By: Peggy Kirk Hall, Wednesday, September 27th, 2017
We’re happy to return to our blog after a short summer recess, but are sad to have lost fellow blogger and Law Fellow Chris Hogan, who has moved to California. Chris is now in private practice with agricultural attorney Tim Kelleher. We are confident that California agriculture is in good hands!
Our first blog post concerns updates to Ohio’s Agricultural Fertilizer Applicator Certification Program. The Ohio Department of Agriculture (ODA) recently revised the rules in order to fine-tune the program established in 2014 by Ohio’s legislature. ODA made several changes to the certification, education, and recordkeeping requirements for those who apply agricultural fertilizers to more than 50 acres of land in agricultural production. The changes go into effect on October 1, 2017.
Updates to the Certification Requirements
Three modifications to the certification requirements will: 1) provide additional clarity about how the certifications apply to employees, 2) adjust the cycle for when the certifications begin and expire, and 3) establish a grace period to obtain a renewal certification after a prior certification has expired.
- The new rule clarifies how the requirements apply to employees of businesses and farms, a provision that was unclear under the old rule. The certification rule requires all persons who apply fertilizer for the purpose of agricultural production on more than 50 acres of land to either personally have a certificate issued by the ODA Director, or to act under the instruction and control of a certificate holder. The person acting under the certificate holder must be either a family member of the certificate holder, or “employed by the same business or farm as the certificate holder.”
- Instead of starting on June 1 of year one and ending on May 31 of the third year, the certification period for an applicator will run from April 1 of year one until March 31of the third year. The new cycle will avoid mid-season headaches by ensuring that certifications will generally be in place prior to planting season.
- The new rule provides a grace period to certificate holders who do not renew their certificates prior to the expiration of their old certificates. If a certificate holder’s certificate expires before they complete a renewal application, the new rule gives the expired certificate holder 180 days after the date of expiration to complete the renewal process. The primary benefit of this grace period is that within the 180 day period, the application will be treated as a renewal application rather than a new application, which requires fewer training hours.
Updates to the Education Requirements
ODA has modified the education requirements in two important ways:
- The rule provides an examination option as opposed to requiring all applicants to attend a certain number of hours of agricultural nutrient training. This allows individuals who know what ODA wants them to know about the topic to bypass the hours of training requirement.
- The new rule differentiates education requirements for new certification applications and renewal applications. Fewer training hours will be required for renewal applications than new applications.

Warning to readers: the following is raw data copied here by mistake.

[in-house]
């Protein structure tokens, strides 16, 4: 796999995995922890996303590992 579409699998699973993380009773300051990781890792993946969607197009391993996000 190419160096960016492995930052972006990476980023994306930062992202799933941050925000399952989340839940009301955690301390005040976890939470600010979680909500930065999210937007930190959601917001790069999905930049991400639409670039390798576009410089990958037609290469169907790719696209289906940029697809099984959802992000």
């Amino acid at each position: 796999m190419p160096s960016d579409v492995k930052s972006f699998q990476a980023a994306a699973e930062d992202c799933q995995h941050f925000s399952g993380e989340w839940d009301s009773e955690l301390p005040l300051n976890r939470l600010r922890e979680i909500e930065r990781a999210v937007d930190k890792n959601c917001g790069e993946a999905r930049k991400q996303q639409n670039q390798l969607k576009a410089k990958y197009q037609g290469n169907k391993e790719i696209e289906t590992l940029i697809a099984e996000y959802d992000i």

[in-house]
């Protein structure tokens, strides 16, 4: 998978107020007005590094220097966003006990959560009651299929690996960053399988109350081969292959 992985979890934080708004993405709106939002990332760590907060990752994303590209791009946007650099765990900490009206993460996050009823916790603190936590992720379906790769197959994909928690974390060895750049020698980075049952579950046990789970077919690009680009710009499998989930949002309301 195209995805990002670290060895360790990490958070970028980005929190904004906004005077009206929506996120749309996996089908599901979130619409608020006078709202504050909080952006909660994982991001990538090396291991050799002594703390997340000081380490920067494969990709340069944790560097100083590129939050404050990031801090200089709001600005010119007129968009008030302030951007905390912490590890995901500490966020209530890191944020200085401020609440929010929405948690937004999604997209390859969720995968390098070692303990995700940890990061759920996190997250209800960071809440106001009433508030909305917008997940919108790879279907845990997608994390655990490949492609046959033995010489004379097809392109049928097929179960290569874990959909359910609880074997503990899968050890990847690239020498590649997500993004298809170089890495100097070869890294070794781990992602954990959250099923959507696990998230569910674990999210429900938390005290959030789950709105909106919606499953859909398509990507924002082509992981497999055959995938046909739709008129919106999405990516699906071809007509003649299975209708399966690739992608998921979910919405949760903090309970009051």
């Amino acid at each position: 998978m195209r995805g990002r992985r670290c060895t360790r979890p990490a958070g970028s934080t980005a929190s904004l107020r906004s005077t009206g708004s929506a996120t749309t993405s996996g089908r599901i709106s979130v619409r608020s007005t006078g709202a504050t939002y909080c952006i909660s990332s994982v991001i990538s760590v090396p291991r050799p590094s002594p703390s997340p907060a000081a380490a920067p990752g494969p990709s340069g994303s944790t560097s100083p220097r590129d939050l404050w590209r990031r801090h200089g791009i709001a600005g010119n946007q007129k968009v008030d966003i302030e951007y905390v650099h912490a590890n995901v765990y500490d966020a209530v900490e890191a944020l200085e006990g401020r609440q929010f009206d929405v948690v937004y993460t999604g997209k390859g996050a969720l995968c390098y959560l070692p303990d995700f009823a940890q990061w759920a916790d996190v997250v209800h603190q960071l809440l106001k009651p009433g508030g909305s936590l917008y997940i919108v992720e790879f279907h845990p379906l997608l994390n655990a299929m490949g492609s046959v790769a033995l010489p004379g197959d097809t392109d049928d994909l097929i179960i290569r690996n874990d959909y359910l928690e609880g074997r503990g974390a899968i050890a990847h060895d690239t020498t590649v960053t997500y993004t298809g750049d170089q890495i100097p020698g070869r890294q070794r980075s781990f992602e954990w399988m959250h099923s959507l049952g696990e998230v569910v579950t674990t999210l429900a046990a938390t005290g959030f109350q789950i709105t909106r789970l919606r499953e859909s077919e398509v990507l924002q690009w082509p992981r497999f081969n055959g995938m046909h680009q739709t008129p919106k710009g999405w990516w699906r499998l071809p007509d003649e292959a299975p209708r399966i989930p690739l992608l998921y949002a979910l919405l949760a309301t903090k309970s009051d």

- New applicants have the option of either attending at least three hours of agricultural nutrient training or passing an ODA-approved fertilizer examination that demonstrates an “adequate knowledge of the fertilizer training requirements.” New applicants must successfully complete one of these options within the twelve months prior to applying for certification.
- Those wishing to renew their certifications have the option of either attending one hour of agricultural nutrient training or passing an ODA-approved fertilizer examination. Those who obtain their fertilizer certificate within twelve months of applying for a renewal certificate do not have to complete the renewal education requirements.
Additional Recordkeeping Requirements
The final change to the program rules adds two new recordkeeping requirements. For each application of fertilizer, the fertilizer certificate holder must record:
- The number of acres on which fertilizer is applied, and
- The total amount of fertilizer applied, by either weight or volume.
These are in addition to the current requirements, which include maintaining records of:
- The date, place, and rate of the application of fertilizer,
- An analysis of the fertilizer applied,
- The name of the individual who applied the fertilizer,
- The name of the certificate holder,
- The type of application method used,
- The soil and weather conditions at the time of application,
- The weather forecast for the day following the fertilizer application, and
- For surface applications, whether the land was frozen and/or snow covered during the fertilizer application.
Each of these must be documented within 24 hours of the application. The existing timing requirements, such as how long the applicator has to submit the information to the certificate holder, have not changed.
For more information, visit ODA’s Agricultural Fertilizer Applicator Certification web page and OSU’s Nutrient Education and Management website. The program rules in Chapter 901:5-4 of the Ohio Administrative Code are here.